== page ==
The judge could offer you personal recognizance bail for nonviolent crimes, like simple assault or battery. You could qualify for release without bail, but you must promise to appear in court for future hearings. The judge could revoke bail if you fail to appear in court under your own recognizance. In this case, you could remain in custody until your criminal case is resolved.

When You Do Not Have Money To Post Bail

Often, financial bail requirements prevent arrestees with low income from securing their release from custody. This usually happens even if they have not been charged with any offense. You could ask the court for personal recognizance bail if you do not have enough money to post bail. Your friends or family members could also request the same if they cannot gather enough money to bail you out. You could also petition the court to reduce the bail. In this situation, your chances of securing a personal recognizance bail could increase if you have:

  • A local job or business
  • A local apartment or home
  • Ties to the community
  • Supportive children or family

Failure To Show Up For Court

The judge could issue a failure-to-appear order if you are released on bail and fail to appear in court. In this case, the court could issue a warrant for your arrest. An arrest warrant for failing to attend court hearings is usually called a ‘’bench warrant’’.

The seriousness of failing to appear for charges depends on the underlying crime for which you face charges. You could face misdemeanor charges if you fail to attend a misdemeanor crime trial. Similarly, you could face felony charges if you fail to attend a felony crime trial.

The police could arrest you next time you run in with them if you have a bench warrant for failure to appear. If you are charged with a failure to appear, the court could refuse to release you on your own recognizance for any subsequent criminal charges. The judge could also impose electronic monitoring on you and other conditions of release.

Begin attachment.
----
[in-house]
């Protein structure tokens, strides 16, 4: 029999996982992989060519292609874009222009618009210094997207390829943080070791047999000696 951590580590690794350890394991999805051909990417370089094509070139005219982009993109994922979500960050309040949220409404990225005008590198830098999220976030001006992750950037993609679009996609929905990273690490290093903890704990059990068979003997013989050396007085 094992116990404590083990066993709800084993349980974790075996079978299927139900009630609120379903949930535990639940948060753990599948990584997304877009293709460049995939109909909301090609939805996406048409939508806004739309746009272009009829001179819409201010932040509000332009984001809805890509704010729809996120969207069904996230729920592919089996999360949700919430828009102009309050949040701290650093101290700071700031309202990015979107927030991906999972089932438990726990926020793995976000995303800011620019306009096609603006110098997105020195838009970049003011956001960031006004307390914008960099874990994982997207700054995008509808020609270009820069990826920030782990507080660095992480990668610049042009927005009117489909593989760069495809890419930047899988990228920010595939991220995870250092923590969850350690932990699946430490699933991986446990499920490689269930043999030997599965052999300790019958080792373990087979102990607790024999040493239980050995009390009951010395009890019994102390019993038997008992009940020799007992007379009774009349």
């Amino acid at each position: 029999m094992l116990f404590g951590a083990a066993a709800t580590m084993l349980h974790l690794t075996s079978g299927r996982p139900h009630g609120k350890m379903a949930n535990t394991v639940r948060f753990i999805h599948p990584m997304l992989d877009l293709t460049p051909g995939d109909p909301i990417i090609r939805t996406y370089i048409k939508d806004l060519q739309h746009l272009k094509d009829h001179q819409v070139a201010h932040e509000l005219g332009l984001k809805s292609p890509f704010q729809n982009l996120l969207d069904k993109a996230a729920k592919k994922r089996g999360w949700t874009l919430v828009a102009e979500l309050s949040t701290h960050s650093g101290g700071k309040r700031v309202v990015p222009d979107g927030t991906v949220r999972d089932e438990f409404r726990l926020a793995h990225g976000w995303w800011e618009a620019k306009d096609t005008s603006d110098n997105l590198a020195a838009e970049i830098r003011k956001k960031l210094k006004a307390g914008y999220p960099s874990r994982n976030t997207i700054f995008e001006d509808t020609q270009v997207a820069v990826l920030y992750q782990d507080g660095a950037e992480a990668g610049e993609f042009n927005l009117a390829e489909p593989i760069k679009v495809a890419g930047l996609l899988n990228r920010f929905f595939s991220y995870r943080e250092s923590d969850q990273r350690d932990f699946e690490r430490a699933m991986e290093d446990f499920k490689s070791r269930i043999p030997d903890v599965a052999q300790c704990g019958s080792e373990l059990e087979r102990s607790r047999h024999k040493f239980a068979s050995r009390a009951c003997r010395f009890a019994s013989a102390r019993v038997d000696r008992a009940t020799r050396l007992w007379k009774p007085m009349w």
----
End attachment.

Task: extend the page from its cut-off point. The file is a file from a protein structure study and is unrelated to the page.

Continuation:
Assault And Battery Bail Bonds And Bounty Hunters

When arrested for assault and battery and released on bail, you must attend court proceedings on the designated date and time. If you fail, your bail is forfeited, and the judge issues a warrant for your arrest. At this point, a bounty hunter will come in. Also known as bail enforcement agents, bounty hunters track arrestees who skip bail and bring them back to court.

Why Bondsmen Use Bounty Hunters

Here are the leading reasons why bondsmen use bounty hunters:

It Can Be Challenging To Track Down The Arrestee

When you fail to appear in court, a bondsman is responsible for re-arresting you and taking you back into custody. If the bondsman does not find you within a certain period, the bail is forfeited. Since it can be challenging to track down a defendant, bondsmen bring in bounty hunters with the necessary skills and experience to track people who skip bail.

The Bondsman Can Lose Money

The bondsman could lose the money they posted as collateral if you forfeit the bail. A bondsman will bring in a bondsman to avoid losing the amount pledged as bail. A bounty hunter earns a percentage of the bail figure for re-arresting you.

Bounty Hunters are More Flexibility

The bondsman is responsible for ensuring that you appear in court when needed. A bondsman must track your movements and location. This can be time-consuming and expensive for a bondsman. Bounty hunters have more time and are flexible, making tracking people who skip bail easy. Sometimes, bounty hunters could use their resources and methods to locate and apprehend defendants.

Find An Experienced Bail Bondsman Near Me

Have law enforcement officers arrested you or your loved one for committing an assault or battery offense?

You should not despair. With the help of a reliable bail bondsman, you can post bail to secure your release from custody. Posting bail gives you enough time to work on a defense strategy with the help of your attorney. You should only work with a licensed and experienced bail bondsman to get the most out of bail bonds. At Fausto Bail Bonds, we have helped many people post bail for battery and assault charges. We can secure your release from custody within the shortest time possible. Contact us at 855-328-7867 to speak to one of our Palm Springs bondsmen.